"In the five years covered by this report, we have had just 12 antibiotics approved, with only one of these – Cefiderocol– able to target all the pathogens deemed critical by WHO.

"There are only 27 more currently under development in phase 1 to 3 clinical trials, with little innovation. Only four of the 27 have new mechanisms of action, and most are not new drug classes, but evolution of existing classes."

Silent pandemic

Experts have repeatedly warned of a 'doomsday scenario' in which routine medical procedures become all but impossible because of the risk of picking up a resistant infection, and countless people die from what were previously simple, treatable conditions. Already, some five million deaths each year are attributed to AMR, with those living in poorer countries disproportionately affected, because they have less access to more expensive antibiotics that could work when first-line drugs fail.

New antibiotics are coming. One of them, Solithroymcin – which could be used to treat community acquired pneumonia and other infections – has passed through clinical trials and is currently awaiting market authorisation, and a further seven products are in phase 3 trials having their efficacy assessed. Since failures are possible even in phase 3 trials, it is difficult to predict if and when market authorisation for these drugs would be granted, Gigante said.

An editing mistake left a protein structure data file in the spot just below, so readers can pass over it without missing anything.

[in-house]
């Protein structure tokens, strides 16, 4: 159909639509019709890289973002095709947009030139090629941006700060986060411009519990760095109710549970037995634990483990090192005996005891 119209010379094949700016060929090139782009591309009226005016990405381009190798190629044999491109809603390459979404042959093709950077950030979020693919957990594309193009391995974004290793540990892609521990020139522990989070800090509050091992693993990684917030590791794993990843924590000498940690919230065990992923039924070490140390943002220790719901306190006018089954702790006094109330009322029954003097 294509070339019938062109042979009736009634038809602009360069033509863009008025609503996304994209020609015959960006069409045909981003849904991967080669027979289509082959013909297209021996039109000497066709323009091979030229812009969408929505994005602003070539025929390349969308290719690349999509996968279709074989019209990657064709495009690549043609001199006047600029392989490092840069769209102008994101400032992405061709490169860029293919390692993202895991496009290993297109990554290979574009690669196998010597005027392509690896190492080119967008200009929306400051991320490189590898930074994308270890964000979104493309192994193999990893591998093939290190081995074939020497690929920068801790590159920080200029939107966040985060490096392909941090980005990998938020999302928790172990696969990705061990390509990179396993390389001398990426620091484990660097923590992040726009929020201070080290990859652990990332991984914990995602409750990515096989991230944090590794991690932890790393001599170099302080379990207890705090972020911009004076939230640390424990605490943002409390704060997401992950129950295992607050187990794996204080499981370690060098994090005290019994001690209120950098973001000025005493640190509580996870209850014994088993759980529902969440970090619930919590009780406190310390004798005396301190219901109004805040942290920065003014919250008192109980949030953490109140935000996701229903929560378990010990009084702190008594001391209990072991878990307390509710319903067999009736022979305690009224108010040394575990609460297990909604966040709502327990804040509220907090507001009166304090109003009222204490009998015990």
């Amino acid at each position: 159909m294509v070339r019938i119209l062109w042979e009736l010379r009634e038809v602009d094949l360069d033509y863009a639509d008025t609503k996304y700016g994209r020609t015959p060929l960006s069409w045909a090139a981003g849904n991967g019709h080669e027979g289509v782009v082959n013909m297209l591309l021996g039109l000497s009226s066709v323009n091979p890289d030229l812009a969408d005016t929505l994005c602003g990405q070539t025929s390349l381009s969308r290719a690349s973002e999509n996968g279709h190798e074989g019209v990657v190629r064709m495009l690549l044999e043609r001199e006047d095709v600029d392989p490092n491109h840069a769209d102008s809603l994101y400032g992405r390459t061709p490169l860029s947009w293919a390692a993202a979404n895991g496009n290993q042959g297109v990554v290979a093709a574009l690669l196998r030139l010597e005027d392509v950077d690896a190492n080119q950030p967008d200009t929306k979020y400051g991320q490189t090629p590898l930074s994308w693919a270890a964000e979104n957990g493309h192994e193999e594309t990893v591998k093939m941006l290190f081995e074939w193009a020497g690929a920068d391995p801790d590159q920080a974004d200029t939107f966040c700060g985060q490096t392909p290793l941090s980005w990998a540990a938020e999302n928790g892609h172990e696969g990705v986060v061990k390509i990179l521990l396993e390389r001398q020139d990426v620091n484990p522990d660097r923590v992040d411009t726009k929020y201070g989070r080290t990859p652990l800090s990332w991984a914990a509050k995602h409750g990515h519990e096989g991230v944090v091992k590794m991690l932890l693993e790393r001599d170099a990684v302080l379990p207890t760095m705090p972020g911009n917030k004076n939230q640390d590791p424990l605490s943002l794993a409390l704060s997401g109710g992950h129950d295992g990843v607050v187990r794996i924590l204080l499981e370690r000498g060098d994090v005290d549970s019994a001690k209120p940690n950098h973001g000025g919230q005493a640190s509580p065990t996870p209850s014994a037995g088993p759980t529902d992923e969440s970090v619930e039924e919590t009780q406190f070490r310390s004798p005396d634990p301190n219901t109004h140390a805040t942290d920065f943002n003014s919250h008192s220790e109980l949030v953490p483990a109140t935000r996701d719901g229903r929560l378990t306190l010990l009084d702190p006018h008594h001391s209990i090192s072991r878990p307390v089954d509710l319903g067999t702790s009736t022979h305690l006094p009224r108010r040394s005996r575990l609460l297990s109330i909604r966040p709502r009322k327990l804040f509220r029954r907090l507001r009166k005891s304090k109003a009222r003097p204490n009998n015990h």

One drug-resistance mechanism that experts are concerned about is New Delhi metallo-beta-lactamase 1 (NDM-1). Bacteria containing the gene to produce this enzyme can break down a wide-range of carbapenem antibiotics – considered part of the last line of defence for treating antibiotic resistant infections. The most common bacteria that make this enzyme are Escherichia coli and Klebsiella pneumoniae, but the gene for NDM-1 can spread from one strain of bacteria to another, and its prevalence is growing worldwide.